Editor’s Note: In this article, the second in a series, Lucas McCallister shares with Radio Survivor readers some recommendations gleaned from his recently completed Master’s thesis research about college radio station structures.
I want to talk a bit about healthy habits for college radio stations. After conducting surveys with 50 stations and speaking with 10 advisors, I began to find a pattern of described common behaviors between stations that had some recent success or a solid foundation. These are those four behaviors:
#1 – A healthy station has a well defined structure and cultivates its members
This one seems obvious, but don’t underestimate it. One of the challenges of college radio is that there is a constant state of flux in membership and student staff. A well established structure of defined responsibilities and positions with a clear and effective training system will help ease this strain.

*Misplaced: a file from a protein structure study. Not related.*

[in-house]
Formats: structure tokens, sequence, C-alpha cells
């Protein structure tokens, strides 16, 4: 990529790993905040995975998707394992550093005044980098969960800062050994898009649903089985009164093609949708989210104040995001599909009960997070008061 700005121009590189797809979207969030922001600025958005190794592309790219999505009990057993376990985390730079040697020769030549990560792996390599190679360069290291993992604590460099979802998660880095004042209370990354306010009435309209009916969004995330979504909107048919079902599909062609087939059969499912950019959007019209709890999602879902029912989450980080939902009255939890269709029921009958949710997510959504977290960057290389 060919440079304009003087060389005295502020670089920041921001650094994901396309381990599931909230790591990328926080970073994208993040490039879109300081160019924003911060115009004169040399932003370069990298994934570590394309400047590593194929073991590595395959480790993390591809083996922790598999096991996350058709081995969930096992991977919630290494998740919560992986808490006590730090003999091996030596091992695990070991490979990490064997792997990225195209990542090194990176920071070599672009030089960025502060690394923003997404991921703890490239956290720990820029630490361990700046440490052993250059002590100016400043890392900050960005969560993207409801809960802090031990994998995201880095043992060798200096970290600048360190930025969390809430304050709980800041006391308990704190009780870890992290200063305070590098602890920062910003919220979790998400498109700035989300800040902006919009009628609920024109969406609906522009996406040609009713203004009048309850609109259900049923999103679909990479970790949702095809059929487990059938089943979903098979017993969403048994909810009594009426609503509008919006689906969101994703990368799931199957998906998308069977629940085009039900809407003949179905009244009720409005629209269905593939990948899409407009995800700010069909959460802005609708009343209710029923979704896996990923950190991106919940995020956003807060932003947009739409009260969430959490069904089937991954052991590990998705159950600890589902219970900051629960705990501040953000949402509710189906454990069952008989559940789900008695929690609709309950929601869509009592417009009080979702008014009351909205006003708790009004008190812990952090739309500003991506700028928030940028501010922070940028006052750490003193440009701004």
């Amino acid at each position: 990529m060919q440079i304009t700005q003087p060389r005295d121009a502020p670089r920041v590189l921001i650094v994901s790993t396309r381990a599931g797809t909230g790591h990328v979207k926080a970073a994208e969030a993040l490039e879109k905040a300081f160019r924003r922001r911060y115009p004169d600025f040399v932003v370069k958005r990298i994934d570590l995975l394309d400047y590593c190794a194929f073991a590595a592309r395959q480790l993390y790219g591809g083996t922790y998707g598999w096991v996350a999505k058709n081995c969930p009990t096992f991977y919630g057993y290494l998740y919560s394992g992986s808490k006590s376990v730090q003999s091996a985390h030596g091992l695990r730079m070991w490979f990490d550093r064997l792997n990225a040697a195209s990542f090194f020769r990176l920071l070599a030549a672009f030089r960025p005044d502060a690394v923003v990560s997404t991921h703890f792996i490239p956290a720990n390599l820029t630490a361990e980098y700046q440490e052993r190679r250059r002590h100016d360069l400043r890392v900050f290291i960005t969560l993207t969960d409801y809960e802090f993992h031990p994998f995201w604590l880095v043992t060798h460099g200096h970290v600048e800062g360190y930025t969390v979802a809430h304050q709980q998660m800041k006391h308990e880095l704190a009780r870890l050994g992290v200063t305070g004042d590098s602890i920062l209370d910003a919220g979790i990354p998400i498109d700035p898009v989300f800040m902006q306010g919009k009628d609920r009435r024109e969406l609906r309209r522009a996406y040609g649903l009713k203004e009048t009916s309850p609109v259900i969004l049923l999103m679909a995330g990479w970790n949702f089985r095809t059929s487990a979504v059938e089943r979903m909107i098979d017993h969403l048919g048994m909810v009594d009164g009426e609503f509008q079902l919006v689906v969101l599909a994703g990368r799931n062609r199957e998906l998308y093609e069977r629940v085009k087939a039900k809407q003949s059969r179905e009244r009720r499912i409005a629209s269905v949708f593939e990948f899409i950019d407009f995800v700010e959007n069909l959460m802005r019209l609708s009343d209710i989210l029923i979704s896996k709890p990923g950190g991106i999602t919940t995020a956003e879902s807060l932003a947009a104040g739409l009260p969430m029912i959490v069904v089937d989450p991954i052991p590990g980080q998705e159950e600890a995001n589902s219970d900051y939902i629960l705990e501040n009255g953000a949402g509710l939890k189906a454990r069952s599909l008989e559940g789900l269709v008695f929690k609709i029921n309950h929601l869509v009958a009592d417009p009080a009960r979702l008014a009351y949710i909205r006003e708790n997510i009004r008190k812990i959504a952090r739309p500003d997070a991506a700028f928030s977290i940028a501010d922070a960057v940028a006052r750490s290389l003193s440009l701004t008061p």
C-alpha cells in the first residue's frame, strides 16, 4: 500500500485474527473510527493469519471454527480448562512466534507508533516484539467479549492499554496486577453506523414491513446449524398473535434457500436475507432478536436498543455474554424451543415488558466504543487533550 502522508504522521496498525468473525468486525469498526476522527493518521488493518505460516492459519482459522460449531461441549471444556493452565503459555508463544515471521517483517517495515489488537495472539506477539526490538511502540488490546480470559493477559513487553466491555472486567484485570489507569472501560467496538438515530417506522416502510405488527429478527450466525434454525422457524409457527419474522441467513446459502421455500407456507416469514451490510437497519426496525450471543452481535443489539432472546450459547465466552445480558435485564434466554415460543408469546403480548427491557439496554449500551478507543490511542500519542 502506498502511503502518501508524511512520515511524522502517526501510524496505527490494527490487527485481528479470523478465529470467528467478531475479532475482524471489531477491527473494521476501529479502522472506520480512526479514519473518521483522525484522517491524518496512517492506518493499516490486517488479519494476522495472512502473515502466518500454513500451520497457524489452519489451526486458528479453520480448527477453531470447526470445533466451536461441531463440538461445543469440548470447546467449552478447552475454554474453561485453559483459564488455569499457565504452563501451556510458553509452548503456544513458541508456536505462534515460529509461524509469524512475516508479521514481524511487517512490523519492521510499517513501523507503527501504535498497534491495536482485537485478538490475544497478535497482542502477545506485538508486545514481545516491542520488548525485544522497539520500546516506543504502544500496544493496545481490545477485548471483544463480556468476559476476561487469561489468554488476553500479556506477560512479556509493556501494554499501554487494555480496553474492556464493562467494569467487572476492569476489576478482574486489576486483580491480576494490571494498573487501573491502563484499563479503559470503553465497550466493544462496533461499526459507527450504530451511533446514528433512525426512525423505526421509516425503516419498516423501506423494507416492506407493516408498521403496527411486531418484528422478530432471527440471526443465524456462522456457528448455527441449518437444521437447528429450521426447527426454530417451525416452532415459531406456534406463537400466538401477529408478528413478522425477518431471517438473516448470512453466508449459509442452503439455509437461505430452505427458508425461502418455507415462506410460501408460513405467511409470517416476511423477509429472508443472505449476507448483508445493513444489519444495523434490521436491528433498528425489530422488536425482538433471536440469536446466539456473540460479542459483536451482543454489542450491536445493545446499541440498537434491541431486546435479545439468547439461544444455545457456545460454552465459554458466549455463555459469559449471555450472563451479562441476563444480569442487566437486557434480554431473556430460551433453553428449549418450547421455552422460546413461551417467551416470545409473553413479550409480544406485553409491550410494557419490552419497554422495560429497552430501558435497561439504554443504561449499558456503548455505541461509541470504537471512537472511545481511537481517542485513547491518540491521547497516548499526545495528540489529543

This structure should be built to suit the station’s needs. For example, some stations may make format decisions by having the entire station vote on program acceptance. While this doesn’t happen in the commercial world, it may suit the needs of the station fine. (Also, perhaps we should be challenging the commercial world’s approach anyways?)
However, if your station’s purpose is to act as a lab for students to have pre-professional training, then it would make sense to have programming control under the purview of a program director. The choices you make in the management structure should be a reflection of the station’s goals.
Cultivation is also a key word here. Nearly every station manager I spoke with had a training component at their station that included DJs ‘shadowing’ or assisting existing shows’ hosts. Slow accumulation of knowledge and assimilation into the station culture ensures that new members not only learn the ropes, but learn to work with their peers and view the station as a shared resource. Radio can attract big personalities, and putting the breaks on the path to station privileges by requiring merit is a good way to determine who really cares about the station as more than just a stepping stone to a career.